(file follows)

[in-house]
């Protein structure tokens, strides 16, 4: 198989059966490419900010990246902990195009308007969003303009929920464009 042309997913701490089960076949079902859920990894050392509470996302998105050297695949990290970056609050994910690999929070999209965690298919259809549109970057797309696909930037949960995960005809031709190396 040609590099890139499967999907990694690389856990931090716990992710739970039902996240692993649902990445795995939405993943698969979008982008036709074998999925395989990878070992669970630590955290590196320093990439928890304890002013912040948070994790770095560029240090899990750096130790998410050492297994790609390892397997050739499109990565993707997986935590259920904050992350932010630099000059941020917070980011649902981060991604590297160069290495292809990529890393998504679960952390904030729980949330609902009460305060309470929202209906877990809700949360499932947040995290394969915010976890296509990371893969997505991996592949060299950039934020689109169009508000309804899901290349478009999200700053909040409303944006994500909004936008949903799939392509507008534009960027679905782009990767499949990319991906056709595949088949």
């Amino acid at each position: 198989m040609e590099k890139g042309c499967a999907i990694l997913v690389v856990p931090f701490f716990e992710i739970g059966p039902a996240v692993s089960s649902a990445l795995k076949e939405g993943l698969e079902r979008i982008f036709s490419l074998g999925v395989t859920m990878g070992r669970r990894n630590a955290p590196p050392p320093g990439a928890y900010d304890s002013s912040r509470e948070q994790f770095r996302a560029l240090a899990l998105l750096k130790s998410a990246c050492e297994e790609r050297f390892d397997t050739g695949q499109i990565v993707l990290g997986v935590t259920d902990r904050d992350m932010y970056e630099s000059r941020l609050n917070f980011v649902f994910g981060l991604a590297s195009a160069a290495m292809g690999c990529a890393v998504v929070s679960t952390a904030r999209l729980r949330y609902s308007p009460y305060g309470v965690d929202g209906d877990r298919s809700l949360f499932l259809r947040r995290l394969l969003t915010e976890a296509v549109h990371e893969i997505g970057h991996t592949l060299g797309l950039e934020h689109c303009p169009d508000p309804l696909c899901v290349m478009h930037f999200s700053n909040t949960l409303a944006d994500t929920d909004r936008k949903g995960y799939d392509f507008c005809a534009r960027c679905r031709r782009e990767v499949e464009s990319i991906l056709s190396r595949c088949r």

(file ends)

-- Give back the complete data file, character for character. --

[in-house]
């Protein structure tokens, strides 16, 4: 198989059966490419900010990246902990195009308007969003303009929920464009 042309997913701490089960076949079902859920990894050392509470996302998105050297695949990290970056609050994910690999929070999209965690298919259809549109970057797309696909930037949960995960005809031709190396 040609590099890139499967999907990694690389856990931090716990992710739970039902996240692993649902990445795995939405993943698969979008982008036709074998999925395989990878070992669970630590955290590196320093990439928890304890002013912040948070994790770095560029240090899990750096130790998410050492297994790609390892397997050739499109990565993707997986935590259920904050992350932010630099000059941020917070980011649902981060991604590297160069290495292809990529890393998504679960952390904030729980949330609902009460305060309470929202209906877990809700949360499932947040995290394969915010976890296509990371893969997505991996592949060299950039934020689109169009508000309804899901290349478009999200700053909040409303944006994500909004936008949903799939392509507008534009960027679905782009990767499949990319991906056709595949088949």
């Amino acid at each position: 198989m040609e590099k890139g042309c499967a999907i990694l997913v690389v856990p931090f701490f716990e992710i739970g059966p039902a996240v692993s089960s649902a990445l795995k076949e939405g993943l698969e079902r979008i982008f036709s490419l074998g999925v395989t859920m990878g070992r669970r990894n630590a955290p590196p050392p320093g990439a928890y900010d304890s002013s912040r509470e948070q994790f770095r996302a560029l240090a899990l998105l750096k130790s998410a990246c050492e297994e790609r050297f390892d397997t050739g695949q499109i990565v993707l990290g997986v935590t259920d902990r904050d992350m932010y970056e630099s000059r941020l609050n917070f980011v649902f994910g981060l991604a590297s195009a160069a290495m292809g690999c990529a890393v998504v929070s679960t952390a904030r999209l729980r949330y609902s308007p009460y305060g309470v965690d929202g209906d877990r298919s809700l949360f499932l259809r947040r995290l394969l969003t915010e976890a296509v549109h990371e893969i997505g970057h991996t592949l060299g797309l950039e934020h689109c303009p169009d508000p309804l696909c899901v290349m478009h930037f999200s700053n909040t949960l409303a944006d994500t929920d909004r936008k949903g995960y799939d392509f507008c005809a534009r960027c679905r031709r782009e990767v499949e464009s990319i991906l056709s190396r595949c088949r």